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Alcohol Struggle Influence of National Politics During the Gilded Age

Anytime an issue hits in the heart of the people, it will make its way into the political circles. Alcohol in the Gilded Age was no exception. It was an issue that impacted every area of society.

Too many households were feeling the negative impact of alcohol. Many men had taken to the bottle to deal with their troubled lives. That did not spill over into the family life very well. As it grew worse, the cry for prohibition increased.


Defining the Prohibition

What was Prohibition? It was a major time period in American history centered around the fact that alcohol was made illegal to make or drink. It was a period where alcohol was blamed on the woes of the nation.

Due to strong influence, the US government put a constitutional amendment on our establishing document that would ban the production and the sale of alcohol in the US. It appeared to be a victory for many people, but it would turn out to be a devastating decision for the nation.


Support of Women

Women were the largest proponents of prohibition, and they carried the flag proudly as they cried out for the destruction of alcohol. Though they technically had no political say, their voices were loud enough to push into politics and bring about changes. They used the power of their voice along with the written word to convince lawmakers to make alcohol illegal. They also used their influence on the men in their own lives.

Men joined them across the nation in their stance. Most followed the women more on a religious basis as they saw how alcohol was leading many to corrupt lives. Many had seen firsthand family members who had become addicted. They were content to help the women change the world.

The voices became louder and reached out to Washington, but they started out in the state governments which helped build the momentum. From there, it reached into the highest rooms in the land.


Use of the Law

The temperance movement used the legal system to get their ultimate goal of banishing alcohol. It was a legitimate way to get their goals accomplished, and one that would hopefully have lasting influence. By the start of 1914, they had only 14 states swayed to their side. That was not enough to get the legal statue behind them. By the end of 1915, they brought nine more states in. (1) The power was leaning in their favor.

The interesting statistics comes from the fact that most of these ‘conversions’ were from the West and the South. The North and Northeast remained steadfast against the dry movement. The stance was decidedly lopsided.


Why Northern Struggle?

One of the reasons for the struggle in the North was the number of breweries which were a source of income for a large number of citizens. Alcohol was a business that kept much of the northern economies surviving. Where did the rest of the country get its alcohol? These breweries. They had a lot to lose if alcohol was banned since there was basically no other use for it but to drink it.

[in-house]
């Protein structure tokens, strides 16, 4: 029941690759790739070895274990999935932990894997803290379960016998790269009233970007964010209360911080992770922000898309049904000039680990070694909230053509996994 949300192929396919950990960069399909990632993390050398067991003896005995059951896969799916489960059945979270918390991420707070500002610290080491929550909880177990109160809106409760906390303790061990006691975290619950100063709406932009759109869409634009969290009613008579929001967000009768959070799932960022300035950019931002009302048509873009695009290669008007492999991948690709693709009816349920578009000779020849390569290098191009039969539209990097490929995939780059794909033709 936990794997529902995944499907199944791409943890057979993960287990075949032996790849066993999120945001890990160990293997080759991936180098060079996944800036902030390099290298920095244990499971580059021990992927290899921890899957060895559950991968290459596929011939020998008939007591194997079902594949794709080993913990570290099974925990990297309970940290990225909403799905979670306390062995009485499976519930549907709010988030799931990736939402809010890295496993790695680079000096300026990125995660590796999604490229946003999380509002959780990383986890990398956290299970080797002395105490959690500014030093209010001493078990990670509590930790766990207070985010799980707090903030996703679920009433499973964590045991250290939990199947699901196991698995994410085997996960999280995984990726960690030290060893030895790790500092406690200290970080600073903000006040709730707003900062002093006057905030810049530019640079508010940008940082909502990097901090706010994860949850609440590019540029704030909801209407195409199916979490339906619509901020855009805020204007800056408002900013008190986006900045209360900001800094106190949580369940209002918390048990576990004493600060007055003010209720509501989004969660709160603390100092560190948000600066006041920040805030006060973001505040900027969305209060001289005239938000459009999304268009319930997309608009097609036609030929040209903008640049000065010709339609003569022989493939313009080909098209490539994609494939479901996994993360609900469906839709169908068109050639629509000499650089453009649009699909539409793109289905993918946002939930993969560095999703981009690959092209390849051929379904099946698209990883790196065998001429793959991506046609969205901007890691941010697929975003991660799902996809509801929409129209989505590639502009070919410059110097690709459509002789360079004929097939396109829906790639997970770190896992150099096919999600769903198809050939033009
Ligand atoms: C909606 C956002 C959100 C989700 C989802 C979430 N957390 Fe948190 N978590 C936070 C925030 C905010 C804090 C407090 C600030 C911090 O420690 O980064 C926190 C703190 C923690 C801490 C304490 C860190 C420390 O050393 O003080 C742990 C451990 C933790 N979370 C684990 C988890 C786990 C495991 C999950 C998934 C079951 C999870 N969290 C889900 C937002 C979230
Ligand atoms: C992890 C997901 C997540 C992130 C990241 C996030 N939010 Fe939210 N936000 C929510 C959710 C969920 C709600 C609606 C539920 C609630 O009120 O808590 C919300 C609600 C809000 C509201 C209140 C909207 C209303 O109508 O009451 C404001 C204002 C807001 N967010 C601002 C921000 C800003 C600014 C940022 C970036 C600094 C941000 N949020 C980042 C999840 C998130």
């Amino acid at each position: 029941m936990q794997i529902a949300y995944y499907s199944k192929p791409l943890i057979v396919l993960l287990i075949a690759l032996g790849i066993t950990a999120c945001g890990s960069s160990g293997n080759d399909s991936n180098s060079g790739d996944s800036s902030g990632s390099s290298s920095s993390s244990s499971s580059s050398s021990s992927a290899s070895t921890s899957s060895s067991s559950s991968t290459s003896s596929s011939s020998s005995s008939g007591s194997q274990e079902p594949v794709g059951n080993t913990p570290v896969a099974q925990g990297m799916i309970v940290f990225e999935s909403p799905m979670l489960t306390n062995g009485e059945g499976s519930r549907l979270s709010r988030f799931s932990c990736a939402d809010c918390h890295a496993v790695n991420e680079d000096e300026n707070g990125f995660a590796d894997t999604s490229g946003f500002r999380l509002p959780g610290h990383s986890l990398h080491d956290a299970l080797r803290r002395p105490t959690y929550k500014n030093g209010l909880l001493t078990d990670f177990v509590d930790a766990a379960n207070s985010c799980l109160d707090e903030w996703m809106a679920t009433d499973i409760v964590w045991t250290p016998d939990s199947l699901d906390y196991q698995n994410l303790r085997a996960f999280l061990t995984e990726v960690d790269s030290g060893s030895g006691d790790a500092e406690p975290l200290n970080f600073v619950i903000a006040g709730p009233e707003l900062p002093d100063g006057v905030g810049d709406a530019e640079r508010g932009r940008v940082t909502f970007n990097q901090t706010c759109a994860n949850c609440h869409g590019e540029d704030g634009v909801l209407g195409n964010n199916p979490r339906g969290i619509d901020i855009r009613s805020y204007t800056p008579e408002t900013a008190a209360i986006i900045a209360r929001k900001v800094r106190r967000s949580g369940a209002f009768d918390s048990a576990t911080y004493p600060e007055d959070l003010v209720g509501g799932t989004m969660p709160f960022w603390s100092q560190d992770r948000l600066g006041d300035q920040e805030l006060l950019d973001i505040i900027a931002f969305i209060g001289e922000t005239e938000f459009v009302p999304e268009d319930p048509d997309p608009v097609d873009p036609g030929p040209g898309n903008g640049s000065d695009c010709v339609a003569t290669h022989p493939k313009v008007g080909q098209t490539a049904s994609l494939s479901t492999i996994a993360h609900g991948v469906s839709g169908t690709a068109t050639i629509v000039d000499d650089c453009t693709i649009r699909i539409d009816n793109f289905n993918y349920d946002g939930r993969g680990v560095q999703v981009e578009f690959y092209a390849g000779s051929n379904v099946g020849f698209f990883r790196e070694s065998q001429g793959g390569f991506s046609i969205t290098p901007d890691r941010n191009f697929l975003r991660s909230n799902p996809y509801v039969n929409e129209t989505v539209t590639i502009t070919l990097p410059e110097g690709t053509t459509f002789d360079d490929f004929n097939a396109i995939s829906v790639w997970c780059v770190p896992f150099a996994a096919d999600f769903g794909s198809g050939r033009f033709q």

The legal and political fight became more than just a moral issue. It became a public campaign in which both sides called for attention. This reached far beyond an issue about drunkenness. It reached into the economy which in turn reached into politics.

The advantage the brewers had was the vast amount of wealth they had to push their agenda on the public and the politicians. (2) That made them a formidable foe against the ones asking for alcohol to be banished. But in the end, the temperance movement won out as the various prohibition organizations banded their resources together in order to fight the propaganda. They found the right political powers to help them.


Growth of Movement

They were victorious and began adding more and more states to their side. As the brewers fought back, it became evident that the nation was not completely behind the temperance movement. Too many people were siding with the temperants.

The unsettled dispute then moved up to the Supreme Court and demanded attention from all the federal politicians. (3) Washington could not ignore the issue. It had become more than just a group of disgruntled wives or religious fanatics. It had become a cultural issue that hit every aspect of society.


(1) John Milton Cooper, Jr., Pivotal Decades: The United States, 1900-1920, (WW Norton: New York, 1990), 127.

(2) “The Ohio Campaign of 1918”, Ohio Status University

(3) Cooper, 128-130.


Kenneth Avery from Hamilton, Alabama on January 13, 2018:

I saw this hub a minute ago, and thank God, I found it and read it---very interesting and spoke to me not just as a solitary citizen, but as a society.

I was very impressed with this body of work.